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Q: I've heard that identity theft is a growing problem. How can I
prevent becoming a victim?
A: Identity theft occurs when someone uses your name and personal
information (such as your social security number, credit card number,
or drivers license number) to commit fraud or theft. An identity
thief can exploit your personal information in many ways. For
example, the thief might open a new bank account in your name, then
use it to write bad checks. Or the thief might open a credit card or
cell phone account in your name and run up charges that will never be
paid. Whatever the means, the result is the same: the debts and
delinquencies appear on YOUR credit report.
Identity theft is on the rise, but you can minimize the risk of
becoming a victim. In general, control the distribution of all
personal information: know who you release it to and why. If it's in
print, be mindful of where those papers are and, ultimately, how they
are discarded. Here are some specific safeguards to consider:
- Check your credit reports once a year for unauthorized activity.
The three major credit-reporting bureaus you should contact are
Experian, Equifax, and TransUnion.
- Monitor your mailbox, because thieves may obtain your information
by stealing or redirecting your mail. Remove your mail promptly, and
note any unexpected gaps in delivery--a thief can file a temporary
address change in your name. If you suspect foul play, contact your
local post office to find out if any if a change of address was
submitted for you.
- Don't just discard your mail: shred it. A crosscut paper shredder
works best. This is especially important for pre-approved credit card
offers (as well as credit card receipts).
- Don't carry your social security number or bank passwords in your
wallet. A stolen wallet can provide a thief with much more than
simply the cash inside.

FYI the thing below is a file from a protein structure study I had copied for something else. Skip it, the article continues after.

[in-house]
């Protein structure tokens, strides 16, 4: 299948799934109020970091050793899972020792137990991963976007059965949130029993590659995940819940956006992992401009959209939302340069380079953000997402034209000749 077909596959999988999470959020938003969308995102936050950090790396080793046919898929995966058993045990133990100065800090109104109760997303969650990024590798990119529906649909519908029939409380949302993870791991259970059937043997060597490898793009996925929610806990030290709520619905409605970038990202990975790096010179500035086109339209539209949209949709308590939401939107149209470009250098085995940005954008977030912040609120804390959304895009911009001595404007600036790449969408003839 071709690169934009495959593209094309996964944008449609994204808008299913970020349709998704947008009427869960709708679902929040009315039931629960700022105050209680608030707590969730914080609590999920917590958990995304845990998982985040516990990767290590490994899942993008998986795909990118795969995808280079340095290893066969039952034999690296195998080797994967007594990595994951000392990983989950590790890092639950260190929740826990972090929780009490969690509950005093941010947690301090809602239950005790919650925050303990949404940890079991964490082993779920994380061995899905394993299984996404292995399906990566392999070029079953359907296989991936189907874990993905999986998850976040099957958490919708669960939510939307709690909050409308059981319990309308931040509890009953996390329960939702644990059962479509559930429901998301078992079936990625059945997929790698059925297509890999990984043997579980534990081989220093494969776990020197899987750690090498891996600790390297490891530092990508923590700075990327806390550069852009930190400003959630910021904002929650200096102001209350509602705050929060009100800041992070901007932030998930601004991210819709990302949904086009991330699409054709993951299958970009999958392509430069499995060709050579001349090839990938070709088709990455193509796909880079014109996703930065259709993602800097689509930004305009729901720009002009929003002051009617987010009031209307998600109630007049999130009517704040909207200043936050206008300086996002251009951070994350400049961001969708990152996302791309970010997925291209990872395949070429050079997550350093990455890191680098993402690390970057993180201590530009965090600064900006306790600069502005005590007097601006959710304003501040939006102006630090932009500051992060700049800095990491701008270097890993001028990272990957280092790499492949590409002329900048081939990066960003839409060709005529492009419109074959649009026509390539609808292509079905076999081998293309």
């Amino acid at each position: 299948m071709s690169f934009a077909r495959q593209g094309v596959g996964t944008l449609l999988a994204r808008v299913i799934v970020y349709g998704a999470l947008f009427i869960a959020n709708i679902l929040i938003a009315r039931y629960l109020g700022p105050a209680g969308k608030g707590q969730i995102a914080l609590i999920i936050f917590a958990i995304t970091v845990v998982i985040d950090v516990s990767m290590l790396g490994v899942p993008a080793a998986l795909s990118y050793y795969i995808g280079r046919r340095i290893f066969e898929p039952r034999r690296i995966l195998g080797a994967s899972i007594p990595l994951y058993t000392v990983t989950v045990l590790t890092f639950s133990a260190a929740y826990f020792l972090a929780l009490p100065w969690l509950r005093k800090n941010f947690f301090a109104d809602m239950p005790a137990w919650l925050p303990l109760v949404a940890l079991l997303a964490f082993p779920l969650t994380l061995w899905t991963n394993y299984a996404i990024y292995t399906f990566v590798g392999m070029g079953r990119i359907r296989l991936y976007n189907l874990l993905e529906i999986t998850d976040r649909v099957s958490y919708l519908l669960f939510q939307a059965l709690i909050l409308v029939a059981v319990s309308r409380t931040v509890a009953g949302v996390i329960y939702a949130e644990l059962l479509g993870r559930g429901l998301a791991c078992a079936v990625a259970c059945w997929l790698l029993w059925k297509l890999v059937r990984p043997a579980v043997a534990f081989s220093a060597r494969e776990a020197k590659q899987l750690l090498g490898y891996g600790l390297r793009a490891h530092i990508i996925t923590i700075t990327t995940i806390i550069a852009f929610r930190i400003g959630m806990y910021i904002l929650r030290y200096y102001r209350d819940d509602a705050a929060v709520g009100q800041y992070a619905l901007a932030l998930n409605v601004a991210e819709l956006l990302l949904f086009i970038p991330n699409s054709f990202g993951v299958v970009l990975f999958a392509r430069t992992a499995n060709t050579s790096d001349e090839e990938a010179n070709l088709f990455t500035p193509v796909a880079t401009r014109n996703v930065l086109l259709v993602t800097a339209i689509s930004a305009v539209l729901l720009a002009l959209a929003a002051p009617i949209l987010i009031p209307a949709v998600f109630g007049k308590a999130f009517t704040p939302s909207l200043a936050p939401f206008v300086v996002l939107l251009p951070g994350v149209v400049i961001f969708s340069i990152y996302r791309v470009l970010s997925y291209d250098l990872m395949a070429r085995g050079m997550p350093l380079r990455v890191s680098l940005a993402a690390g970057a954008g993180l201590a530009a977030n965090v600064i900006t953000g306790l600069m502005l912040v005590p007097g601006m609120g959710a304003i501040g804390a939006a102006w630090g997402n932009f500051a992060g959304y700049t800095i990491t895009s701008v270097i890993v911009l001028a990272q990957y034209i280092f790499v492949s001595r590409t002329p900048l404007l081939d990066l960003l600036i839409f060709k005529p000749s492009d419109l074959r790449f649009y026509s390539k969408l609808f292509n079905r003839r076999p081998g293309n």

- Remove your name from marketing lists. Many companies that you do
business with will sell or rent your name to others, creating another
venue for uncontrolled distribution of your personal information.
Contact the companies you work with and request that they remove your
name from these lists. You can reduce the number of pre-approved
credit card offers you receive by contacting 888-5OPT OUT. Also, be
sure to read this month's Resource Link for further information from
the Direct Marketing Association.
- Never provide telephone solicitors with personal information
unless you place the call and can verify who you are speaking to.
- Be cautious about providing personal information on the web,
especially when registering for free services or publications; this
provides a way for companies to collect your personal information.
The companies may use the information legitimately, but those they
rent or sell to may not. Read the privacy policies to understand how
your information will be used and with whom it may be shared. If
your information may be shared, look for an option that allows you to
request confidentiality. (Be assured that IRA.com fully respects your
privacy and does not sell, rent, or otherwise share any personal
information we collect without permission from you or in accordance
with the law.)
If you are a victim of identity theft, act immediately. Report it to
the police and to the credit reporting bureaus listed above. The
credit reporting bureaus can help you determine if new unauthorized
accounts have been opened and they will issue a fraud alert to stop
it. If new accounts already exist, contact the companies involved and
send a written statement explaining that this is a case of identity
theft (you have the right to examine all application and transaction
documents). Also, contact the companies and creditors you do business
with and freeze the activity on all appropriate accounts.